Friday, May 9, 2014

Idle Thoughts -- Manly Men Can't Be Gay

8). Discuss Roy's visit to the doctor in Act 1 Scene 9. Your response should address the manner in which Roy uses language.

The doctor knows what's happening. This patient has AIDS and he's attempting to explain the diagnosis and prognosis. Cohen refuses to listen. Although he  knows that he has had sex with men, he insists on denying it.  It is important to him that he can convince the doctor that he is not a homosexual.

Part of this is because of social pressures. Remember, homosexuals were almost universally condemned at this time. Even many homosexuals hated themselves.  However, there's another reason for this. Cohen is an important part of the conservative movement in America. The conservative movement abhors homosexuals, and while they deny that they are bigots, their actions demonstrate that they are.

All of Cohen's political power, including his ability to resist the charges being brought against him, are based on the support of conservatives. If he is revealed as a homosexual, he will have no political support whatsoever.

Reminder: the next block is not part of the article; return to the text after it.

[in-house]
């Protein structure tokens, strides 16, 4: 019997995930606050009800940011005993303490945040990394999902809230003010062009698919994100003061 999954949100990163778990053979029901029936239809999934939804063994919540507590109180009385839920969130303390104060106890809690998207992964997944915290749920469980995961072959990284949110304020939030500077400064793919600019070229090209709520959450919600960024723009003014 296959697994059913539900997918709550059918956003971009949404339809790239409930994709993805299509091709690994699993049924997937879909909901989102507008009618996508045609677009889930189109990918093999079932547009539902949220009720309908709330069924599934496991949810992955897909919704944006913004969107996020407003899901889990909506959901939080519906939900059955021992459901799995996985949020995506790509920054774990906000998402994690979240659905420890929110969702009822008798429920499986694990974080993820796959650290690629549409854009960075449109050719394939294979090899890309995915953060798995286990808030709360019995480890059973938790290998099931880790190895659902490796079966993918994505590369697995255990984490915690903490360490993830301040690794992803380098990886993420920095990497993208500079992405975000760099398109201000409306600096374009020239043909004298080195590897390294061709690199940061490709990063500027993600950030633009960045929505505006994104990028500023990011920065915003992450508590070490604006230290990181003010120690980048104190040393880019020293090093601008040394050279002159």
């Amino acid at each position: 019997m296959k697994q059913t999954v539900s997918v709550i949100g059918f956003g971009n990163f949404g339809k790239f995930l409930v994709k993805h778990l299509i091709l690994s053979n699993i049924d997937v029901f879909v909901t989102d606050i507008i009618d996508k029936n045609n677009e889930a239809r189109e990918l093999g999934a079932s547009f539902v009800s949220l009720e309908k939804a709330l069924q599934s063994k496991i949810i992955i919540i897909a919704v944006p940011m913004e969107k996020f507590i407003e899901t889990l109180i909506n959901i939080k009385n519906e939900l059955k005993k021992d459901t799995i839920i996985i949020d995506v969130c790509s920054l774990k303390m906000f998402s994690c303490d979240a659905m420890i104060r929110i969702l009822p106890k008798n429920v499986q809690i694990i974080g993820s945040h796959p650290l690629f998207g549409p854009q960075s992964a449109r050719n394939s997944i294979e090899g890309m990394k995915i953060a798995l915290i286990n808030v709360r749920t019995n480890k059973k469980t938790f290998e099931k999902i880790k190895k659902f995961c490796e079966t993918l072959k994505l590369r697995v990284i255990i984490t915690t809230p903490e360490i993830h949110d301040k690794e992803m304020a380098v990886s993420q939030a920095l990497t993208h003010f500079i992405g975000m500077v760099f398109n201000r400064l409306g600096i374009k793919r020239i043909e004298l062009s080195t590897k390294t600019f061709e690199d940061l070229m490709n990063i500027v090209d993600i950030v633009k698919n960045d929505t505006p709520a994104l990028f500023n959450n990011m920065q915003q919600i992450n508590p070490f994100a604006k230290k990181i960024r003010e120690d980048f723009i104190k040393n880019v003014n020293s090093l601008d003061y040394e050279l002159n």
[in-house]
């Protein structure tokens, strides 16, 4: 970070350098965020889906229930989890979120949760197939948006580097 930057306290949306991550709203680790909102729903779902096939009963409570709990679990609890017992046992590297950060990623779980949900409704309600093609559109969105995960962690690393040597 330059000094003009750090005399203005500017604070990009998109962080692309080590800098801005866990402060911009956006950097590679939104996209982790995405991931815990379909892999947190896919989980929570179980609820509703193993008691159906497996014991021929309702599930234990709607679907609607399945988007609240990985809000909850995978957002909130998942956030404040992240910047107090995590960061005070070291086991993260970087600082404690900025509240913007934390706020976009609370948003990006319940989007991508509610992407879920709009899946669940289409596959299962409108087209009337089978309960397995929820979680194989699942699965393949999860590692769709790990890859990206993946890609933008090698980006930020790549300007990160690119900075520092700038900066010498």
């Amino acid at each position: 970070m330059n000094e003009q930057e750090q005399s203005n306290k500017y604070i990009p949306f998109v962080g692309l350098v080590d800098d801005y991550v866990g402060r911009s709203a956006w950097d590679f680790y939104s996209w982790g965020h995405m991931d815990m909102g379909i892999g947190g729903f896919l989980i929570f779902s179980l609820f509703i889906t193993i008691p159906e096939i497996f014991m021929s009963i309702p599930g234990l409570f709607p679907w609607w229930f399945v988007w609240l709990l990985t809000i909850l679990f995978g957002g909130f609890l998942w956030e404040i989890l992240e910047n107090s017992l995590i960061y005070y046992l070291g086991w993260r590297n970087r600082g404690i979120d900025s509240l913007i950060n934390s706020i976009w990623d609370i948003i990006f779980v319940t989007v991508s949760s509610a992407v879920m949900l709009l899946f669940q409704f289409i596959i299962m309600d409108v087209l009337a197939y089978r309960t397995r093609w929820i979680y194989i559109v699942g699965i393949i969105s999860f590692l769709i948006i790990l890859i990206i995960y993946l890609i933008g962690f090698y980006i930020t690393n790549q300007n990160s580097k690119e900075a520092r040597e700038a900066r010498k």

Even more important than those two issues is Cohen's feeling of his own power. He can't be homosexual because homosexuals are weak. He's not a weakling. He is strong. Therefore he is not a homosexual.

Can't resist a side note here. The Romans had no word for homosexuality. They was just sex. Sex between a man and a man, sex between a man and a woman, whatever. It was all just sex.  What mattered to them was that a Roman man never took the subordinate position. In other words, if he was having sex with a woman,  he had better be on top of her. If he was having sex with a man, he had better be using his penis to penetrate the other man. Anything else was unmanly.

In a completely contradictory conclusion, after roaring at his doctor about the impossibility of his having aids, Cohen is willing to accept the treatment for AIDS, AZT, a new experimental drug, even though that drug would not be effective against the liver cancer he claims is his problem.

Perhaps it's because he's a lawyer and a politician, or perhaps it is just because he's a very corrupt person, but all that matters to Cohen is the correct label. He finally acknowledges he has had sex with men, but only when forced to make the admission.  And even then he denies he's a homosexual, because homosexuals are weak.  

To Cohen, words and labels are much more important than mere reality. This attitude is reflected by the Republican Party today in many of its pronouncements and political actions.

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